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Justin Porter

Revell 1971 Boss 351 Mustang

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I sprung for three. One was the pre painted version, and one has the continental kit.

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Well they released 2 versions of it and one more than once.  Dont really see how that's a bomb completely. 

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2 hours ago, Classicgas said:

Well they released 2 versions of it and one more than once.  Dont really see how that's a bomb completely. 

Well in 2020 numbers it probably would have been a nominally solid release in terms of sales.  BUT we're talking about 1999 when models were still in Wal*Mart, K-Mart, Target, Toys R Us and there were a lot more hobby shops around.  Kit runs were in the 5 digits, rather than 5k today, and anything less than 25-30k kits being sold per release was considered a flop.

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It's been some time since I've moved one of the AMT '58 Edsels so at least in terms of the most recent reissue it hasn't been a door-buster compared to other kits. It's not a kit I wouldn't stock at all, but it's definitely a "restock as needed" on my list rather than keeping a supply on hand. 

But I will also say this, 50's cars seem to be more of a turn off to my casual builder crowd than a turn on. Big swaths of chrome trim that either need foil or careful detail painting make for a daunting build regardless of which particular big American barge it happens to be. It's like how on my aircraft side, NMF airplanes aren't as popular as ones with easier to master OD or solid block camo patterns. 

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2 hours ago, niteowl7710 said:

Well in 2020 numbers it probably would have been a nominally solid release in terms of sales.  BUT we're talking about 1999 when models were still in Wal*Mart, K-Mart, Target, Toys R Us and there were a lot more hobby shops around.  Kit runs were in the 5 digits, rather than 5k today, and anything less than 25-30k kits being sold per release was considered a flop.

True enough. 

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7 hours ago, Justin Porter said:



But I will also say this, 50's cars seem to be more of a turn off to my casual builder crowd than a turn on. Big swaths of chrome trim that either need foil or careful detail painting make for a daunting build regardless of which particular big American barge it happens to be. It's like how on my aircraft side, NMF airplanes aren't as popular as ones with easier to master OD or solid block camo patterns. 

Justin, yes, a lot of chrome trim is a big turn off for me, and its one of the reasons why I rarely build anything pre 1980, I loathe BMF, while the result looks great, I just don't enjoy the process of applying it one bit, but the end result of course is worthwhile,  its interesting to hear that its a big turn off to the casual builders, but I can't say I am surprised either.   NMF?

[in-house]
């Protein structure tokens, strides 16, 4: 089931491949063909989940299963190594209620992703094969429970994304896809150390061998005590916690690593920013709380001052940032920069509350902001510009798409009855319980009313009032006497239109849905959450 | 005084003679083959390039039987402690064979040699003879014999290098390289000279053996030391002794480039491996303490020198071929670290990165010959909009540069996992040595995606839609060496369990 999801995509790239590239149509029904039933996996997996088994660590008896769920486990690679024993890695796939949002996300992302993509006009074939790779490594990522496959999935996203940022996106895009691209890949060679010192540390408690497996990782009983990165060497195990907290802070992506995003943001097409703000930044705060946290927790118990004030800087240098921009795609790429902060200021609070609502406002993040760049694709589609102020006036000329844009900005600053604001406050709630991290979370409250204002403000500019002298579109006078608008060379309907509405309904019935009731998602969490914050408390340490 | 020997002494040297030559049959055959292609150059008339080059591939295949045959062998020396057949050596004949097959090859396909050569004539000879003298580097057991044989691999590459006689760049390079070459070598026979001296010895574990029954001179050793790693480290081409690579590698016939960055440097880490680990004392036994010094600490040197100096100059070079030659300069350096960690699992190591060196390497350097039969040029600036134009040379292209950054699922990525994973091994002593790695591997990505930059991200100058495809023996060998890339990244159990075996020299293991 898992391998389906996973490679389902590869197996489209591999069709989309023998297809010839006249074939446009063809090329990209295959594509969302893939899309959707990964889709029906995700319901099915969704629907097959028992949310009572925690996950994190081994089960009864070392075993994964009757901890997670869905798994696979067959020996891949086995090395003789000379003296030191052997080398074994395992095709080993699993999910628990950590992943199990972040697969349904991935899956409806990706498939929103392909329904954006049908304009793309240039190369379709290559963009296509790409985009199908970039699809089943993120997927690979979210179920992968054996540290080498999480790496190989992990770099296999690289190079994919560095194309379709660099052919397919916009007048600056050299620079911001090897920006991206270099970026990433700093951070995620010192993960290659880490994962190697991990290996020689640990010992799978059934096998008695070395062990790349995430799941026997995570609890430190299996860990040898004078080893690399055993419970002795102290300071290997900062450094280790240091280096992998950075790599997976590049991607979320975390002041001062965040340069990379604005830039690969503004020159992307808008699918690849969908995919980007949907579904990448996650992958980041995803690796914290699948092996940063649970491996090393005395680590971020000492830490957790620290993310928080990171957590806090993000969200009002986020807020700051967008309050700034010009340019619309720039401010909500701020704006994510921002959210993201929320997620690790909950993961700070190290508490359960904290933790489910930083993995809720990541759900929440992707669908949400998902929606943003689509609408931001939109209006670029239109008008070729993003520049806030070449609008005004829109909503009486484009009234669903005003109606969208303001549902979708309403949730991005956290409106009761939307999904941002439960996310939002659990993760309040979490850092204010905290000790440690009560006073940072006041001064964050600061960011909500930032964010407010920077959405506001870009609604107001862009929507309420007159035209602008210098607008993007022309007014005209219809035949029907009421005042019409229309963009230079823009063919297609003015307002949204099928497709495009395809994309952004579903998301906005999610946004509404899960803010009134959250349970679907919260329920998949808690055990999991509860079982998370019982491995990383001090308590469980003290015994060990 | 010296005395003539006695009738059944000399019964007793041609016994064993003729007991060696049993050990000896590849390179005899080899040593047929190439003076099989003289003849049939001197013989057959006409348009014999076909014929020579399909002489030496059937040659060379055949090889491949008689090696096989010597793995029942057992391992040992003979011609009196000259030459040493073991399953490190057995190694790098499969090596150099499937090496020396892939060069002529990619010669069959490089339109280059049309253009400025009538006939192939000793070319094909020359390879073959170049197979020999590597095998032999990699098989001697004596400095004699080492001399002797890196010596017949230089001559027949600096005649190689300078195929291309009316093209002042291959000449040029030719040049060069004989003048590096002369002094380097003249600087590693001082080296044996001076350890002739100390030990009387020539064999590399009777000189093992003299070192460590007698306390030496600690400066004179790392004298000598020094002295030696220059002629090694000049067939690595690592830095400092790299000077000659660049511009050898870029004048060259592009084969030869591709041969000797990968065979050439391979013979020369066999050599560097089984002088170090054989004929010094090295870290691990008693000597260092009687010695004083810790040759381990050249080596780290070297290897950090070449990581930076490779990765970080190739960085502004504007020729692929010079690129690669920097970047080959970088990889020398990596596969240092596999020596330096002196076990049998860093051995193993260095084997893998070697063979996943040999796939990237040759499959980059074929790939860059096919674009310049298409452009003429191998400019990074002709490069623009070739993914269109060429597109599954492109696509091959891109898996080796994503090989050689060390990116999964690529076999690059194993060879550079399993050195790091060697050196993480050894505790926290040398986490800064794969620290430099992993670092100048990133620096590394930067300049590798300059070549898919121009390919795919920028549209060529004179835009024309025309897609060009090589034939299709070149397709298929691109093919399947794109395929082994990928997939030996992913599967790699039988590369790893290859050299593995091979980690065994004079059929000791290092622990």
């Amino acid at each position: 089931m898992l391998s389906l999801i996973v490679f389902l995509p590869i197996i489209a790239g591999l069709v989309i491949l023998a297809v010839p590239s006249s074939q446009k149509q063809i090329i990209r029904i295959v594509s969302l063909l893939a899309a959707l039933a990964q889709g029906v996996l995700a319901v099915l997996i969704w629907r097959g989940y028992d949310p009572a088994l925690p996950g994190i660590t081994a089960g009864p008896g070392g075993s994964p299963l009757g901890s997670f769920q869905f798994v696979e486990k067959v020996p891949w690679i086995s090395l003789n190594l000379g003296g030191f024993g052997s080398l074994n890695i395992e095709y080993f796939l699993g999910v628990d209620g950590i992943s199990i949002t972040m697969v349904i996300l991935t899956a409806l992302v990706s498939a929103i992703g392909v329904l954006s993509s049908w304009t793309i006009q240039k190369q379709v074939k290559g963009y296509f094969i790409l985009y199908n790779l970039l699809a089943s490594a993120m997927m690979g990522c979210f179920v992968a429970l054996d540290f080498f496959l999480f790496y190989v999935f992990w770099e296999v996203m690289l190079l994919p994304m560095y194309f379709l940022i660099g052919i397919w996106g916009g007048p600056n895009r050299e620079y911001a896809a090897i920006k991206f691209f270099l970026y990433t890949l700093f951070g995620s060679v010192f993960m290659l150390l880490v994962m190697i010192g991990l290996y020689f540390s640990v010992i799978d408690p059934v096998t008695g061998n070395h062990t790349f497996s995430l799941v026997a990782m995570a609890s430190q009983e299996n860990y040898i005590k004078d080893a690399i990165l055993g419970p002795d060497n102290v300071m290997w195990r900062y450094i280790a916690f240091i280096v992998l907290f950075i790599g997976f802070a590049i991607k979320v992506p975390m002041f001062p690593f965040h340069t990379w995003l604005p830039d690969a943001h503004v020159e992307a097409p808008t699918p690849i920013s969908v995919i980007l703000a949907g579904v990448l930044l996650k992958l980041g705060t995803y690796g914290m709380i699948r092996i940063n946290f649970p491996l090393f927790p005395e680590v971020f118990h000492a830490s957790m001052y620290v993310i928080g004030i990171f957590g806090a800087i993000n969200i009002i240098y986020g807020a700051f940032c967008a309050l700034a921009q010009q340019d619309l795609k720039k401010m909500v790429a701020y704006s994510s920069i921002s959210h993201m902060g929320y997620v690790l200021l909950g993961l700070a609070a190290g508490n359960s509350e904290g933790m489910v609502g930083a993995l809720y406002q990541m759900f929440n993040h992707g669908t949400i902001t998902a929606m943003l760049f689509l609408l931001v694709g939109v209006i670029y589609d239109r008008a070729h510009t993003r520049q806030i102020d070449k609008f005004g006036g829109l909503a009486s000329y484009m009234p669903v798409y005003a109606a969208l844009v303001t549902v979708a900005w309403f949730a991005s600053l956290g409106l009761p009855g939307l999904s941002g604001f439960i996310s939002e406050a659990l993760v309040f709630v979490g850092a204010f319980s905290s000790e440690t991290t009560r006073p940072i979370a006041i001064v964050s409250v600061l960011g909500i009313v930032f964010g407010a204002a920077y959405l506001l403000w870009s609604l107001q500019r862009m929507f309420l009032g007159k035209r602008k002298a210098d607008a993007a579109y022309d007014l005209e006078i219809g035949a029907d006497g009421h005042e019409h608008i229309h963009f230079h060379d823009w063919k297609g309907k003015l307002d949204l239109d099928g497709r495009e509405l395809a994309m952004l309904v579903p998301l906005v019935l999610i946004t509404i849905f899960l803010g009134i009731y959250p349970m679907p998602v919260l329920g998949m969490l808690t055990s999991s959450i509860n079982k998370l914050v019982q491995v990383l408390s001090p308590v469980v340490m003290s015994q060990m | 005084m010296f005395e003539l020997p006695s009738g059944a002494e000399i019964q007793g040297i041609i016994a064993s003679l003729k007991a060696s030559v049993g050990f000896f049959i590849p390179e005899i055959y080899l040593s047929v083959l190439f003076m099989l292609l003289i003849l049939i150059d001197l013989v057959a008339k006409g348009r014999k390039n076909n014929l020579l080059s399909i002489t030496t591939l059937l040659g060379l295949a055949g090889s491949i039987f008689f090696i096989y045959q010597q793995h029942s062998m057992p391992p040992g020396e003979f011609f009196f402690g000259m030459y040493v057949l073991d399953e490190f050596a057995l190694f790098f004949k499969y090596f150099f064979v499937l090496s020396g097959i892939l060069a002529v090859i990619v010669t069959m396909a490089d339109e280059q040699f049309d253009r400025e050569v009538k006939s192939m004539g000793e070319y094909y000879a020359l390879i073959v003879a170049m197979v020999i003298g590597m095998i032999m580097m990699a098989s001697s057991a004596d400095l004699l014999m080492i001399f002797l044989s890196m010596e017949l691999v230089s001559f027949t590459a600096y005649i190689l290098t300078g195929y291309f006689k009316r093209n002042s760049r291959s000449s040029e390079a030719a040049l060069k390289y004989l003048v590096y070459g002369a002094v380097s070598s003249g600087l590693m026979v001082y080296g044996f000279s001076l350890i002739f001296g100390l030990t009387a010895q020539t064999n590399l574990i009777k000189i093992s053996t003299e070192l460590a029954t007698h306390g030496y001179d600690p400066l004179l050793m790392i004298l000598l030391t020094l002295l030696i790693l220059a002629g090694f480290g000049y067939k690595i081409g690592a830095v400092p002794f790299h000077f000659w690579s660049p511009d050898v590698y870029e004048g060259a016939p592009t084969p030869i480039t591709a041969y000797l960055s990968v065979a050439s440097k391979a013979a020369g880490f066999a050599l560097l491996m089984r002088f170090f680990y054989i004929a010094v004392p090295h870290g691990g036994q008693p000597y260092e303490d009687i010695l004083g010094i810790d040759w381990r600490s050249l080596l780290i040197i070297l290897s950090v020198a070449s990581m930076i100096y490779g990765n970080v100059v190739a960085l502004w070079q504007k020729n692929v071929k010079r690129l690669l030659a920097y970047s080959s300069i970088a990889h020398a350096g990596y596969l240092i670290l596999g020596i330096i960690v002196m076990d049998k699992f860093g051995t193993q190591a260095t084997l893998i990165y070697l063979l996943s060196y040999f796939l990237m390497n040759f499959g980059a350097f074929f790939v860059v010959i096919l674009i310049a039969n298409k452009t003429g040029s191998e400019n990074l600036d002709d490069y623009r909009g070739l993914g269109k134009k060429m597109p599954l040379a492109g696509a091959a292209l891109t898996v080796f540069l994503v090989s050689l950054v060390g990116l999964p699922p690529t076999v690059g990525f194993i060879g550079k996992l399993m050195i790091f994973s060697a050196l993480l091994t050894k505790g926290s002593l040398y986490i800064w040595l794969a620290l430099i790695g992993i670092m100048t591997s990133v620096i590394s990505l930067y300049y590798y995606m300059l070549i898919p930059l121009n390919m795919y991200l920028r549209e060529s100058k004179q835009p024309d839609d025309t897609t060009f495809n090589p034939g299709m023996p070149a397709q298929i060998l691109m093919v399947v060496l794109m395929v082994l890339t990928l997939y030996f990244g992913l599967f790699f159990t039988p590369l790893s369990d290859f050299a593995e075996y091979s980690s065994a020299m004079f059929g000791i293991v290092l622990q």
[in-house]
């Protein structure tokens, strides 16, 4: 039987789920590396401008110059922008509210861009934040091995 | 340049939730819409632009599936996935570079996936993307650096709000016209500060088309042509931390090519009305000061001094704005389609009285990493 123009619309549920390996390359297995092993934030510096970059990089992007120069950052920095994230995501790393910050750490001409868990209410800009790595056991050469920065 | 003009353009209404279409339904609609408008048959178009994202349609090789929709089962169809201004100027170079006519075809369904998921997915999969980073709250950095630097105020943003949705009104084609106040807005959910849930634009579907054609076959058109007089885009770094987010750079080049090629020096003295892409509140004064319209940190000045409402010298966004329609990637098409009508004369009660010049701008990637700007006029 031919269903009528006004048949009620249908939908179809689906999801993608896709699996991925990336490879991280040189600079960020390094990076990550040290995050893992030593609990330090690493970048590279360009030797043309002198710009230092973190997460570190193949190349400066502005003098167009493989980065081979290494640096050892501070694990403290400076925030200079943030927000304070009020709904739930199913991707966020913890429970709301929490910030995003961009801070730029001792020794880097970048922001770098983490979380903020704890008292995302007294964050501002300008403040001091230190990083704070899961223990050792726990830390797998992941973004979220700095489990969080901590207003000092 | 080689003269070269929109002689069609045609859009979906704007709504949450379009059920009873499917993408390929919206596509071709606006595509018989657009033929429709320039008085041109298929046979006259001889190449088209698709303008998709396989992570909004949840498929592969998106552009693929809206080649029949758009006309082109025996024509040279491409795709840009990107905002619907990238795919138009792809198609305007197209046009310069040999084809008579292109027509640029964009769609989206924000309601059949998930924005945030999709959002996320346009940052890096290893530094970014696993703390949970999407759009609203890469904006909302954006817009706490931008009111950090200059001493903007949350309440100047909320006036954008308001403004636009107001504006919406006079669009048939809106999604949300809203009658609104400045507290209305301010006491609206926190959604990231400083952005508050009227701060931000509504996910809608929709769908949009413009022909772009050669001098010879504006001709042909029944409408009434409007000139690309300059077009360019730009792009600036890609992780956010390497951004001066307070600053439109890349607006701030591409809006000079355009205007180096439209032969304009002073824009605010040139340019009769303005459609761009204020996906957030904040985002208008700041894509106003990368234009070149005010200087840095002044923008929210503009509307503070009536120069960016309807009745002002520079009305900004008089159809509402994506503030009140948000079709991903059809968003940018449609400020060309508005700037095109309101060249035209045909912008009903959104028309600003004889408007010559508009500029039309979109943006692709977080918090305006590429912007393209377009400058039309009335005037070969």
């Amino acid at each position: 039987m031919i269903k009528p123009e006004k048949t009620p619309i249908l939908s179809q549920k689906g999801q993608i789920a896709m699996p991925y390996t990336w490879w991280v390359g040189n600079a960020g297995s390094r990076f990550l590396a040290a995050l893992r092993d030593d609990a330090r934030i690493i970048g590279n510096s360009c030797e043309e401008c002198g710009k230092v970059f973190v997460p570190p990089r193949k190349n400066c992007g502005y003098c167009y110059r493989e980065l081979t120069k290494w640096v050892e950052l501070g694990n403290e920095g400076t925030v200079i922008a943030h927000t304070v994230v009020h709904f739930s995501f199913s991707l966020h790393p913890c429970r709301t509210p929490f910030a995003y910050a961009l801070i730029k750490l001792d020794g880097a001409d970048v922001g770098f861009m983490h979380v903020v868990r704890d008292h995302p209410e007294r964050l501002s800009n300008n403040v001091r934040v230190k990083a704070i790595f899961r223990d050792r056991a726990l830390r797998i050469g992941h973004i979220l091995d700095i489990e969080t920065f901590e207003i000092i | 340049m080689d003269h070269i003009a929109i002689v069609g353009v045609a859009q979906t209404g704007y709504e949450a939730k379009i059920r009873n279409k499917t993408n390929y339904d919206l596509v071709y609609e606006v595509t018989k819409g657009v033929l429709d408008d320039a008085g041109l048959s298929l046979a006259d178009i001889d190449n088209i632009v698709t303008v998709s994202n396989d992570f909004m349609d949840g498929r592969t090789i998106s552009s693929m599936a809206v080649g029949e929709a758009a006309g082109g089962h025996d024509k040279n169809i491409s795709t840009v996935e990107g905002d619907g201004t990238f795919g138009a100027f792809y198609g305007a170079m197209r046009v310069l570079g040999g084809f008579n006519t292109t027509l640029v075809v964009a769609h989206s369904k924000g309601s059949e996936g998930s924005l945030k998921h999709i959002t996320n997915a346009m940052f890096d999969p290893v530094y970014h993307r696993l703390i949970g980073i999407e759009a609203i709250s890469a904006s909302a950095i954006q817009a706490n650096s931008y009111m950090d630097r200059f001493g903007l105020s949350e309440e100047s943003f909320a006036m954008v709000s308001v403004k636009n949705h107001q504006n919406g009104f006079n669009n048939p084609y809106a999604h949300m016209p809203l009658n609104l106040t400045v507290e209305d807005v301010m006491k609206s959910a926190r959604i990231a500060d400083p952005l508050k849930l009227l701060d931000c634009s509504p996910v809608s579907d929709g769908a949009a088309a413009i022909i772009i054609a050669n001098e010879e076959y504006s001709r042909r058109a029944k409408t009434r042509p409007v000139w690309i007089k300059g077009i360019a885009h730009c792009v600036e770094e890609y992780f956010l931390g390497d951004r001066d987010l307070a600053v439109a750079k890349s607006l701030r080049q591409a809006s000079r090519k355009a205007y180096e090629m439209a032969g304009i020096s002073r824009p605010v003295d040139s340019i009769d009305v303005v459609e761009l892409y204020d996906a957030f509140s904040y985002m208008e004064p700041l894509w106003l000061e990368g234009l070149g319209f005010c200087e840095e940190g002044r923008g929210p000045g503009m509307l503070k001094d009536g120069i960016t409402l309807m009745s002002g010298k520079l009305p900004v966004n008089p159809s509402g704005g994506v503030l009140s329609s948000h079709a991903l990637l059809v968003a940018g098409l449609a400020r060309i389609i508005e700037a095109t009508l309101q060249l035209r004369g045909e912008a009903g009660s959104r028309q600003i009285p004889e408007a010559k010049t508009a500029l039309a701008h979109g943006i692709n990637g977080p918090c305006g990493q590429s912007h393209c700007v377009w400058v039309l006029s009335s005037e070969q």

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39 minutes ago, martinfan5 said:

Justin, yes, a lot of chrome trim is a big turn off for me, and its one of the reasons why I rarely build anything pre 1980, I loathe BMF, while the result looks great, I just don't enjoy the process of applying it one bit, but the end result of course is worthwhile,  its interesting to hear that its a big turn off to the casual builders, but I can't say I am surprised either.   NMF?

NMF - Naked Metal Finish, like on a B-29 Superfortress or F-86 Sabre. NMF build techniques range from being unhappy with a single shade of "silver" or "aluminum" to attempting to cover the whole build in Bare Metal Foil to careful multi-toning with metal paints like from Alclad, Vallejo, or AK Interactive. Heck, I enjoy working with Vallejo Metal Color and Alclad and I avoid NMF airplane builds if I can.

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It's interesting how this thread veered off from discussion of the Revell 71 351 Mustang to model cars of the 50's. 

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4 hours ago, GMP440 said:

It's interesting how this thread veered off from discussion of the Revell 71 351 Mustang to model cars of the 50's. 

Squirrel!

 

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4 hours ago, GMP440 said:

It's interesting how this thread veered off from discussion of the Revell 71 351 Mustang to model cars of the 50's. 

Yeah - that is odd.

63E374A1-C403-4BC1-8D88-FE7B80038F54.png

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Well I mean beyond making the point to the group that this FB post was made (and then retracted) what IS the point of this thread at this juncture? Obviously we're getting a '71 Boss 351, anything beyond that (although it has to baked in from Day 1) is speculation, wish listing, griping about too many Mustangs in general, and so on and so forth.  The kit most likely has at least 9 months to a year of lead time before it comes out as they go around and scan other '71-73 cars and their engines and all of that.

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-Me, I think Revell should be praised  for making the effort to get it right.  though I'm sure someone will let us know why a scan directly off an actual Mustang is totally wrong.

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Still would enjoy seeing Revell make the unprecedented move of showing the general public the entire process of developing a model car kit like this, from start-to-finish.